From my personal experience, most of the ‘internationals’ (ie not Palestinians or Israelis) that are passionate about the ‘Palestine issue’ are so because they have a deep rooted empathy with other human beings that have been, and still are, suffering terribly.
I have however come across the occasional individuals who self identifies as ‘pro-Palestinian’ who has also held anti-Semitic views and used the conflict as context and cover to express these views.
The problem is that a significant minority of those in the former category – the well intentioned empathetic individuals – have not been vocal enough or clear enough in condemning these views.
In addition to this I have come across lazy and sloppy language often confusing the state of Israel with that of Jews worldwide – not anti-Semitic in itself but a line of thought that when combined with vocal criticism of Israel’s actions in the occupied territories, can too often lead to anti-Semitism.
In addition to all of this in the international activist community, I also came across wide-spread anti-Semitism within parts of the Palestinian population living in the West Bank.
Part of what triggered me to write this article was Mehdi writing about the conspiracy theories he had come across in the British Muslim community. With obvious sarcasm he wrote:
“What about 9/11? Definitely those damn Yehudis. I mean, why else were 4,000 Jews in New York told to stay home from work on the morning of 11 September 2001?”
A conspiracy theory that is as repulsive as it is without truth. A conspiracy theory however that I heard on four separate occasions from Palestinians in the West Bank and once from an international working in the there.
What was also interesting and perhaps equally as depressing was a conversation I had with an ISM volunteer in Nablus. I told her about hearing these conspiracy theories and she responded saying that (and I paraphrase from memory) ‘you can’t blame Palestinians for thinking like that. Wouldn’t you if you had lived under occupation for the last 45 years?’
At the time I didn’t know where to start. I gave my answer, “No” and walked off. In retrospect it clearly highlights to me a deep rooted problem -That too many who self identify as pro-Palestinian become apologists for a form of anti-Semitism.
In short I can see three issues that we as peace activists need to face up to:
1) A tiny minority of those who campaign for Palestinian rights do so holding unacceptable anti-Semitic views.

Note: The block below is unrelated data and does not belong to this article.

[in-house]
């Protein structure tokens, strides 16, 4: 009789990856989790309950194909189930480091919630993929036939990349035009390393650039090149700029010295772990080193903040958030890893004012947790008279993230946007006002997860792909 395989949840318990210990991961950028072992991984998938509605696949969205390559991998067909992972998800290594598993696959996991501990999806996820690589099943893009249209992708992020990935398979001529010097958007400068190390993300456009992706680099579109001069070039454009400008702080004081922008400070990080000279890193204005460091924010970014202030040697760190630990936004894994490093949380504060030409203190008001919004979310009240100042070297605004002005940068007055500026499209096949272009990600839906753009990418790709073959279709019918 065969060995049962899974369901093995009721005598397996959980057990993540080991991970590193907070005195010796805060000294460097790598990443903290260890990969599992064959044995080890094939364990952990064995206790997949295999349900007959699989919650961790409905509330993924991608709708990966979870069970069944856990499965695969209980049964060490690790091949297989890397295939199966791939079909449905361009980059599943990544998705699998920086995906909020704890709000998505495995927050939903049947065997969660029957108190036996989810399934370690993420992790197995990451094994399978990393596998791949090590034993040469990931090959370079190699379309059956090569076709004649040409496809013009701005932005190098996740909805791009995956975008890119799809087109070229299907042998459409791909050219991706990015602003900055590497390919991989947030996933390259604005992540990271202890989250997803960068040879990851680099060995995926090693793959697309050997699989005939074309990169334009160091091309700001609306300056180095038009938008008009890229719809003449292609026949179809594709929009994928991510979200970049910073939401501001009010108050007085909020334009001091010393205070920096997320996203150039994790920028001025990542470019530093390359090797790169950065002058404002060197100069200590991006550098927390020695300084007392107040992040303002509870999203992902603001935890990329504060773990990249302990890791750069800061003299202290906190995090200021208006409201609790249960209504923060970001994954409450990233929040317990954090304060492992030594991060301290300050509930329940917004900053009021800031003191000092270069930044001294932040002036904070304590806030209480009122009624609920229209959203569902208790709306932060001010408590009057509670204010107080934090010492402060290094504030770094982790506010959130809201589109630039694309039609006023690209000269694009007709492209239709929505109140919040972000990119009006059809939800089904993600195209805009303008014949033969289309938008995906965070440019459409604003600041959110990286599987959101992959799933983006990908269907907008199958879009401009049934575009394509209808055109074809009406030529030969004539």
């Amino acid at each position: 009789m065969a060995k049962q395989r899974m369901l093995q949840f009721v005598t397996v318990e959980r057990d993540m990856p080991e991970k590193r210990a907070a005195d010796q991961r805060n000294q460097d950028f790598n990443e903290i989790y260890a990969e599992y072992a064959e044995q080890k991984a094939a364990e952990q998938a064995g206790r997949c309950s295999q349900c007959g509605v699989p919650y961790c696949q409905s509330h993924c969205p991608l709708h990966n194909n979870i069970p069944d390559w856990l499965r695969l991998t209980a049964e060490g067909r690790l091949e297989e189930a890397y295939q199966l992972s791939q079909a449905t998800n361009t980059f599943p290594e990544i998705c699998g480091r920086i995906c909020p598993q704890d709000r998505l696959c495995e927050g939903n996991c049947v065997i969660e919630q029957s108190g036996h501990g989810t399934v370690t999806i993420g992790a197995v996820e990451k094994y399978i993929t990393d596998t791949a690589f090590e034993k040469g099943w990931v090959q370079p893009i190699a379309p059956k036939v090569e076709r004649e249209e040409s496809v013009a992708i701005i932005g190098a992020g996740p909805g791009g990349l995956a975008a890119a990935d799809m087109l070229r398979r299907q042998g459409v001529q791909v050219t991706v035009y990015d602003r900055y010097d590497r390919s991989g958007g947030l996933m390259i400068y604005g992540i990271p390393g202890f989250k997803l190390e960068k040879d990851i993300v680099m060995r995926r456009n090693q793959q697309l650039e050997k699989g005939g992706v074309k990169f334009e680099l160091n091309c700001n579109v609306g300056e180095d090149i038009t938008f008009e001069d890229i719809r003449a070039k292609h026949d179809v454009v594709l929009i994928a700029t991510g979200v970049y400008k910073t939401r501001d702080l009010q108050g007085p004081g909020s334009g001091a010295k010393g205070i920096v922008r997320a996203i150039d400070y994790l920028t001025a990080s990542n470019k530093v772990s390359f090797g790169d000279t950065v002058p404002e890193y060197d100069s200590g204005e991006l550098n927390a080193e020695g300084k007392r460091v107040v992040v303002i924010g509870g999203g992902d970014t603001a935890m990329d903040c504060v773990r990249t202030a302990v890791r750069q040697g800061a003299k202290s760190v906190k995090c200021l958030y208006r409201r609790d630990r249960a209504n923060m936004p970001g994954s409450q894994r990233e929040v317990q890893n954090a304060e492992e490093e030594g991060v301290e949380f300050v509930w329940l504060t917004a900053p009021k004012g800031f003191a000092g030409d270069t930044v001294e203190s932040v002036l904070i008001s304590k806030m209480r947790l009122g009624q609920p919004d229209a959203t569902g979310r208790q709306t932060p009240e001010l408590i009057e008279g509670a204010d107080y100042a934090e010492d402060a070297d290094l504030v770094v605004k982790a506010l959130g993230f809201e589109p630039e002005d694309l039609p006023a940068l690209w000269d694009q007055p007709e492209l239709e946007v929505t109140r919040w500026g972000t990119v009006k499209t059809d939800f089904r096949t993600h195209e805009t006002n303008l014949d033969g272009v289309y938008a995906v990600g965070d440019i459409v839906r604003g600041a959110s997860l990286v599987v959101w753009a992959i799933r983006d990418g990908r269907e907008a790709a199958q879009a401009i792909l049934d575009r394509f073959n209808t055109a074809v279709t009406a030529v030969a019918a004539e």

2) Too many of those who campaign for Palestinian rights, also too often turn a blind eye to anti-Semitism amongst fellow activists and amongst Palestinians.
3) A significant minority of Palestinians express anti-Semitic views and are left unchallenged (it goes without saying that this does not describe the majority of Palestinians).
On the flip side of this of all this is an equally important challenge that anyone serious about tackling anti-Semitism has to face up to.
I have personally been accused of being anti-Semitic, hating Israel and such forth**. All utter codswallop. Equally, I know good friends who have had similar accusations thrown at them. This not only cheapens the accusations but it makes seeing the actual anti-Semite amongst the false accusations much more difficult.
Equally, it is worth noting that it doesn’t just apply to individuals.
EAPPI –the organisation that I travelled to the West Bank with – has also had every criticism you can imagine thrown at it.
Melanie Phillips writing in the Mail quoted the following remarks about EAPPI:
“[EAPPI is] nothing but an insidious front for a pro-Palestinian campaign to propagate the partisan lie that, while Israel is besieged by child killers, infiltrated by suicide bombers, surrounded by Islamist propagandists and endures almost daily missiles launched at civilian areas, she is the aggressor, the terroriser, the occupying force.’
‘… the EAPPI ascribes Palestinian misery to apartheid Israel alone, consistently turning a blind eye to Palestinian aggression, corruption, rejectionism and incitement (not to mention Islamism, homophobia, racism and the oppression of women). The EAPPI is blind to antisemitism and deaf to the numerous overtures to peace which have been offered. They are ignorant of Israel’s need for security, and oblivious to the fact that she alone in the entire region is a vibrant, tolerant, multiracial, multi-faith society.’
This description of EAPPI is so far from what I experienced that it dissolves any sense of credibility that the author might have tried to project.
In short, I and many others cease to take it seriously because it bears no resemblance of the truth.
Our ability to tackle the low level anti-Semitism within the ‘pro-Palestinian community’ (a term I feel uncomfortable using but do so for the sake of ease) is hampered by those who aim to smear all involved as anti-Semitic.
I, like many others, have learnt to ignore such criticisms. The severity, sensitivity and frequency of this anti-Semitism though demands that we start taking this seriously. The roles of those who dedicate themselves to highlighting anti-Semitism has to be to begin to work with the progressive majority within ‘pro-Palestinian’ circles to tackle anti-Semitism– not blindly attacking. It helps nobody when these progressives spend their time having to defend themselves from false accusations.
Like Mehdi this article has not been easy for me to write. Removing prejudice and encouraging a greater degree of human empathy has to be the starting block of any future peace.
I am sure that this article will win me no friends from either side of this polarised debate. So I finish with a plea to the moderates who might quietly agree – speak out. Publically stand up for those falsely accused of anti-Semitism and condemn in the strongest terms any hint of true anti-Semitism you experience. The foundations of any future peace depend on it.
**Update** After receiving feedback I’d like to clarify that when I listed ‘anti-Semitism’ and ‘hating Israel’ next to each other I was seeking to illustrate some of the false accusations thrown at me, not to conflate the two as being the same.
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Filed under Human rights, Middle East, Social comment
Tagged as anti-Semitism, Human rights, Israel, networks, Palestine, prejudice, pro-Palestine